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Employers liability: The provision of personal protective equipment (PPE)

As lockdown has gradually eased, more and more employees are now returning to offices, factories, shops, plants and other premises. However, COVID 19 has created some real headaches for employers on a range of issues including issuing personal protective equipment (PPE).

Whilst the landscape of what employers must do in these strange times change frequently, I thought it beneficial to summarise the law (pre-lockdown) on what an employer’s duties are.

When I first started practicing in this area, lawyers could base claims for personal injury on both breaches of statutory regulations and common law negligence. However, since the introduction of the Enterprise and Regulatory Reform Act 2013, lawyers can no longer cite breaches of Regulations. They can, however, use them to support arguments for inferring negligence.

So, what are the rules?

They are contained within the Personal Protective Equipment Regulations 1992. These Regulations continue to impose criminal liability for breaches and it is likely that the courts will consider the regulations highly relevant to the question of liability in negligence. The HSE also issued Approved Codes of Practice (ACOPs) which enable employers to see how they can comply with the law.

In short, an employer must provide PPE for dangerous processes where an employee might otherwise suffer an injury if it were not provided. A risk assessment will be required based on the degree of risk and the potential of harm. Common types of PPE issued could be breathing apparatus, goggles, gloves, ear defenders etc.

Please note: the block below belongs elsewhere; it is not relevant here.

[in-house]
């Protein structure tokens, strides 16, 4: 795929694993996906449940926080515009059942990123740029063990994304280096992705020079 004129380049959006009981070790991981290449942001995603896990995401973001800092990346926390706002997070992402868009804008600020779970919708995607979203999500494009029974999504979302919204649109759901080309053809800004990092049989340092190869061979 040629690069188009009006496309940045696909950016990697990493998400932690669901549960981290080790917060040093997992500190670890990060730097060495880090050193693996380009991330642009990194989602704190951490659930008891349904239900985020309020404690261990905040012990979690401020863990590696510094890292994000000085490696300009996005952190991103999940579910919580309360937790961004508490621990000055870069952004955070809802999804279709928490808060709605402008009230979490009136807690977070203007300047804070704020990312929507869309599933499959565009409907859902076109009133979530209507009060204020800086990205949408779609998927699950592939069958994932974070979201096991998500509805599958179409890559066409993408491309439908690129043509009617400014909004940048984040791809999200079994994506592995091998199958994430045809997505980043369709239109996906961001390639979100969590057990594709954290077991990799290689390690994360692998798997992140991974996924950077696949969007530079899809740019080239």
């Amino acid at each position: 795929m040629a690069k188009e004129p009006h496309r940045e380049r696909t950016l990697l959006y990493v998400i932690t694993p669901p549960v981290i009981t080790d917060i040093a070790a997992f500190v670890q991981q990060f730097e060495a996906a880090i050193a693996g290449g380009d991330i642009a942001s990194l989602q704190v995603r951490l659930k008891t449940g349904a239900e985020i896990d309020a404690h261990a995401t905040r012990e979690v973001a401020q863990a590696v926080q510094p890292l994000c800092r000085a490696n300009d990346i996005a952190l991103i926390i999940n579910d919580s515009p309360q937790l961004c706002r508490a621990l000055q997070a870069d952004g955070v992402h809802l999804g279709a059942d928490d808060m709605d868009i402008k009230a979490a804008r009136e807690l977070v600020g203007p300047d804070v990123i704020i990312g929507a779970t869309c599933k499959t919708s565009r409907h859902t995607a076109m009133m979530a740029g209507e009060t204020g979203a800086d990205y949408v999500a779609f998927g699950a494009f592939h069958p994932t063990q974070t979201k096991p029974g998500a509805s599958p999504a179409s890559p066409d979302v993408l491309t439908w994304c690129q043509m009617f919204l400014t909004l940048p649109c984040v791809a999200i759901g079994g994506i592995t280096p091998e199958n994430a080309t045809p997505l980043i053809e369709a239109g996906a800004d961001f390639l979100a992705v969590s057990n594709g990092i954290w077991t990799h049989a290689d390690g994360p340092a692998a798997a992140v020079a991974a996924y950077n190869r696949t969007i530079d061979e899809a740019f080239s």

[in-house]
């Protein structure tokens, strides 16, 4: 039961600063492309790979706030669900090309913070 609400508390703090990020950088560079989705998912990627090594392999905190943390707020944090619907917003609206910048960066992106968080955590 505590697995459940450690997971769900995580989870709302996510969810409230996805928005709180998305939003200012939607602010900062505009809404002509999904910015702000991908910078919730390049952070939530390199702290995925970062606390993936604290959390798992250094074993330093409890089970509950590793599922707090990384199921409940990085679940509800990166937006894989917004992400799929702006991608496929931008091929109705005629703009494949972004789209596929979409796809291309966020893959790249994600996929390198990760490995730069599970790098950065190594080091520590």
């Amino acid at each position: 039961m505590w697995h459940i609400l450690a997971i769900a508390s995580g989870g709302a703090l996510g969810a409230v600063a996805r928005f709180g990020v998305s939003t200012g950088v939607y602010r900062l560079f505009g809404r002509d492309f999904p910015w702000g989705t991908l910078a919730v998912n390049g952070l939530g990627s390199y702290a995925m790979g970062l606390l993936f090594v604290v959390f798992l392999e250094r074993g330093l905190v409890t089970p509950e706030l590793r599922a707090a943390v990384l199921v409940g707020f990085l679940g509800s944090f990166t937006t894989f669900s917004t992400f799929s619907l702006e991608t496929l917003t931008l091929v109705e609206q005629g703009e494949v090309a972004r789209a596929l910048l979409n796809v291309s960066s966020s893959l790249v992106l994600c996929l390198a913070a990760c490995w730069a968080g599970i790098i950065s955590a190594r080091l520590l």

These rules apply to all employers, including the Crown and Police.

An employer’s duties do not just stop with the provision of PPE. The Regulations state that an employer must ensure the use of the PPE, maintain and repair PPE, and provide information, instruction and training on its use. For example, an employee may be provided with a respirator but unless they are shown how to use it, the employee may still come to harm through its incorrect use.

Any PPE must be sufficient for the job being undertaken. I have personally acted for an individual who was provided with goggles which when worn created a gap at the side of his eyes. As he was undertaking his task, a piece of metal flew through the gap and into his eye.

Johnathan Steventon-Kiy, specialist personal injury lawyer, says:

“The failure to risk assess of provide suitable PPE has been the subject of many successful legal cases. In addition to this has been the failure to provide proper information, instruction and training on the proper use of PPE. If you have been injured as a result of any of the above, get in contact with our team today.  The specialist solicitors in Biscoes Personal Injury team have many years of experience pursuing these sorts of cases and we act for the majority of our clients on a no win no fee basis.”

Contact our specialist personal injury, medical negligence and industrial disease solicitors on 02392 660 261, email or visit for more information. You can also follow us on twitter using the handle @biscoesmedneg


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The contents of this article are intended for general information purposes only and shall not be deemed to be, or constitute legal advice. We cannot accept responsibility for any loss as a result of acts or omissions taken in respect of this article.